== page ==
The Local Farms, Food and Jobs Act is comprehensive, touching seven major Farm Bill sections - from credit and crop insurance to research, nutrition and rural development. Many provisions were included in either or both the Senate-passed and House Agriculture Committee-passed farm bills in 2012.

Moreover, the bill would invest just over $100 million annually, including funding for several vital sustainable agriculture programs that were left high and dry when the Farm Bill extension passed as part of the fiscal cliff legislation in the waning hours of the last Congress.

That investment is small in overall farm bill terms – roughly one-tenth of one percent of total farm bill spending – but big in helping a growing sector of the food system flourish, while creating jobs and lasting economic benefits to family farmers, ranchers, consumers and America’s rural cities and small towns. Read more about Food, Farms, Jobs and Economic Growth

  • Farm PolicyFarm Bill
Weekly column

Democracy should work in Nebraska

Nebraska's nonpartisan Unicameral is a refreshing relief from partisan trickery and gridlock in Washington. For generations, Nebraskans have put good governance ahead of party loyalty, with legions of state Senators crossing political and ideological lines to find solutions to challenges facing the state.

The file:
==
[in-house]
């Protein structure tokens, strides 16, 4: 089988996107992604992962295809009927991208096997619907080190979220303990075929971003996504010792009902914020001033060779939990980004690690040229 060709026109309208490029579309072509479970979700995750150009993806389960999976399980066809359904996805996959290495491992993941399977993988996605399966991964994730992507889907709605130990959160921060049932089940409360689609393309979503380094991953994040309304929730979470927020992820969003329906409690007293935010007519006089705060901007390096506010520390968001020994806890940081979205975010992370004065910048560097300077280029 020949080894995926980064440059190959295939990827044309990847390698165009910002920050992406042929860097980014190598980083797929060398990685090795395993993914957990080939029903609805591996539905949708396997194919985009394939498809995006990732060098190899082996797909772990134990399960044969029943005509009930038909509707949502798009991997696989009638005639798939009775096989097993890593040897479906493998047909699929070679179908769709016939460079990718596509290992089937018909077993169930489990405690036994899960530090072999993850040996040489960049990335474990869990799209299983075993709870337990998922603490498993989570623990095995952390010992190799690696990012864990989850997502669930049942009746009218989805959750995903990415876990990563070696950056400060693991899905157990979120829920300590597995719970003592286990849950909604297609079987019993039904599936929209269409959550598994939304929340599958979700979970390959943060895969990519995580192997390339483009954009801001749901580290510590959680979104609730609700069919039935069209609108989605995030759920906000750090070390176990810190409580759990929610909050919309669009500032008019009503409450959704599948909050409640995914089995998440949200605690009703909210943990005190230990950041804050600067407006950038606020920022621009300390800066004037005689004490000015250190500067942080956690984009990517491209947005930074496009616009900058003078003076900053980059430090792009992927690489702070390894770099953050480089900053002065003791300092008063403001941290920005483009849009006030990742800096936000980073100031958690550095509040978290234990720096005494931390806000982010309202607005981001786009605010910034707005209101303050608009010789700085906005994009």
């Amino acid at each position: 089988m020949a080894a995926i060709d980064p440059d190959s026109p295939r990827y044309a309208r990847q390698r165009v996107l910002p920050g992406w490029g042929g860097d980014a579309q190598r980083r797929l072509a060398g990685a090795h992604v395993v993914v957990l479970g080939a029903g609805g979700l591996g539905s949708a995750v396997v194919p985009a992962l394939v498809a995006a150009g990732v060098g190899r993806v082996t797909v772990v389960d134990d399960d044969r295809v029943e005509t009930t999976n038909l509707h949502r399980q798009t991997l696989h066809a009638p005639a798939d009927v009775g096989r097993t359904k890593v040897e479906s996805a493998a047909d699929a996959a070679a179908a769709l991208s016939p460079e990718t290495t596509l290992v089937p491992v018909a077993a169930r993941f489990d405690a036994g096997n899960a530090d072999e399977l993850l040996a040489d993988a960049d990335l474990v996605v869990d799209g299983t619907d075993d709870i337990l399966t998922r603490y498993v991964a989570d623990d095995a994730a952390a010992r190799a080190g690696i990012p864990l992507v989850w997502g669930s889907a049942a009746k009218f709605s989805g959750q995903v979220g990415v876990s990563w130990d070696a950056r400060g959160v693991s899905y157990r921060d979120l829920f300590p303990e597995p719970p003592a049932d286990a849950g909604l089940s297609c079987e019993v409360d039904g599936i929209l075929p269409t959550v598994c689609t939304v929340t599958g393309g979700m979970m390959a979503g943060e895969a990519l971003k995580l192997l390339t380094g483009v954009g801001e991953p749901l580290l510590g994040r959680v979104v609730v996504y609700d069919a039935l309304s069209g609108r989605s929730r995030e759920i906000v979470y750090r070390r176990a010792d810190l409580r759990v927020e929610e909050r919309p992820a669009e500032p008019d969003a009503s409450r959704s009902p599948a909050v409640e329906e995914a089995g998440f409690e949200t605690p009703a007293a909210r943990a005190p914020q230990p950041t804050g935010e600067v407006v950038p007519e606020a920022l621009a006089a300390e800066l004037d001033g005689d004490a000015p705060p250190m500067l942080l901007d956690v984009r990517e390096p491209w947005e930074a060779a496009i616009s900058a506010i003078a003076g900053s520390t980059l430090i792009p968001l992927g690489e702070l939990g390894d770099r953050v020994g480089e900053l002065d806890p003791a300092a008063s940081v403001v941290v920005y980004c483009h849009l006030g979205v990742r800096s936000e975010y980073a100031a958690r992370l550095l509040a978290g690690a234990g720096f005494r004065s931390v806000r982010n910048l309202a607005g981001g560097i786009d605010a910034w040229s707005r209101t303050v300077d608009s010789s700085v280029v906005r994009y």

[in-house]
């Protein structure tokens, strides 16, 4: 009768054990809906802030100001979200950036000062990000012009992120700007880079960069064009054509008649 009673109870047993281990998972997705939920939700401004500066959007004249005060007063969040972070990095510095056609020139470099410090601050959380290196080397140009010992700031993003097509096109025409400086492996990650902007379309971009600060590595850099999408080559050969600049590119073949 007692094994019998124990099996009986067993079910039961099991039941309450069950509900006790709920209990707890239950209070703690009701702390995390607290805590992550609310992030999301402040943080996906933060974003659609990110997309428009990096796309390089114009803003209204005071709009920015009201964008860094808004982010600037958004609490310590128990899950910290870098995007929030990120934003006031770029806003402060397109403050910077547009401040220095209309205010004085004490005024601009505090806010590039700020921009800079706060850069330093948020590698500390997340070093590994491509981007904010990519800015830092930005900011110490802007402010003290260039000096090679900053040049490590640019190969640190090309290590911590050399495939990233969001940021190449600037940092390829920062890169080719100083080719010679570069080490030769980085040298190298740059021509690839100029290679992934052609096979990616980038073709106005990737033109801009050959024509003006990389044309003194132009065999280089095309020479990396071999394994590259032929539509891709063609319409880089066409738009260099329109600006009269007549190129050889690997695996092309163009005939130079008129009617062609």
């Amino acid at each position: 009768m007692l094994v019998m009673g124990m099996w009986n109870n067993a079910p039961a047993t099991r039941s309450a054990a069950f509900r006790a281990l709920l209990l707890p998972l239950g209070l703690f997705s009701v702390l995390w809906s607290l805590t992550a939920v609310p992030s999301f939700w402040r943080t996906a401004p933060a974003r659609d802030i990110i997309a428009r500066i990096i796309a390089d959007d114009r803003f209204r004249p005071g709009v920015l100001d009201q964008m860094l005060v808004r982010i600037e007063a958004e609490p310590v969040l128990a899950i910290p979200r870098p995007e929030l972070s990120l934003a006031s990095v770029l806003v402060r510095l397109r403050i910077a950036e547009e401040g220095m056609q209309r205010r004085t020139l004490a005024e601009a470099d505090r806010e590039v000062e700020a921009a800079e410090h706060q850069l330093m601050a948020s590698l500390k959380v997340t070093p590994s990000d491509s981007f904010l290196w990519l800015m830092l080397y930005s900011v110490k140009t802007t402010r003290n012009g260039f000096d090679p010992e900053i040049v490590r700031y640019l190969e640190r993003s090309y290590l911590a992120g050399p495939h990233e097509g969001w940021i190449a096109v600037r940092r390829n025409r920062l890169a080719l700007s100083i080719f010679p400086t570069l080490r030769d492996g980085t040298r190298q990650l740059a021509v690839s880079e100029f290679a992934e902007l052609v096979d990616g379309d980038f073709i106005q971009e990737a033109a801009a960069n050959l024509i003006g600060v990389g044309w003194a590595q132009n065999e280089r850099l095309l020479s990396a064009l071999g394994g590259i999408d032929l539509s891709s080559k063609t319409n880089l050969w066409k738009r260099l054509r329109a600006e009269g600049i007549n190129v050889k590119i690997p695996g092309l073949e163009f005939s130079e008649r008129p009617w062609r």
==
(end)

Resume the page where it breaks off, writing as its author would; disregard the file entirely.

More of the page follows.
The recent debate over a bill to provide health insurance coverage to an estimated 54,000 low-income, working Nebraskans is stalled after an unusual display of petty politics and opposition stall tactics.

The bill, LB 577, represents a compromise that has the support of a clear majority of state Senators - Democrats, Republicans and Independents. The bill’s lead sponsor is a Republican, and a recent poll showed that 55% of Nebraska adults support the expansion of Medicaid as provided by LB 577.

Sensing strong support in the Legislature and across the state, opponents have taken the unusual step of filibustering the bill, demanding a supermajority of 33 votes to cut off debate and refusing to allow an up or down vote on the issue.

Nebraskans send 49 Senators to Lincoln to make decisions, not just when it is easy, not just when it is popular, but when the stakes are high and the outcome controversial. And we call on them now to let LB 577 have a fair vote. A handful of Senators should not stand between a majority of Nebraskans’ desire to provide health care coverage to over 54,000 of our low-income, working friends, neighbors and family members.
  Read more about Democracy should work in Nebraska

  • Rural Health
Weekly column

Banking on Carbon: Policy Considerations for Carbon Payments and Sequestration in Agriculture

The climate is changing at a quickening pace as a direct result of human activities. Our actions cause increasing amounts of atmospheric greenhouse gases that trap solar energy, driving increasingly severe and frequent heat waves, droughts and strong storms. Read more about Banking on Carbon: Policy Considerations for Carbon Payments and Sequestration in Agriculture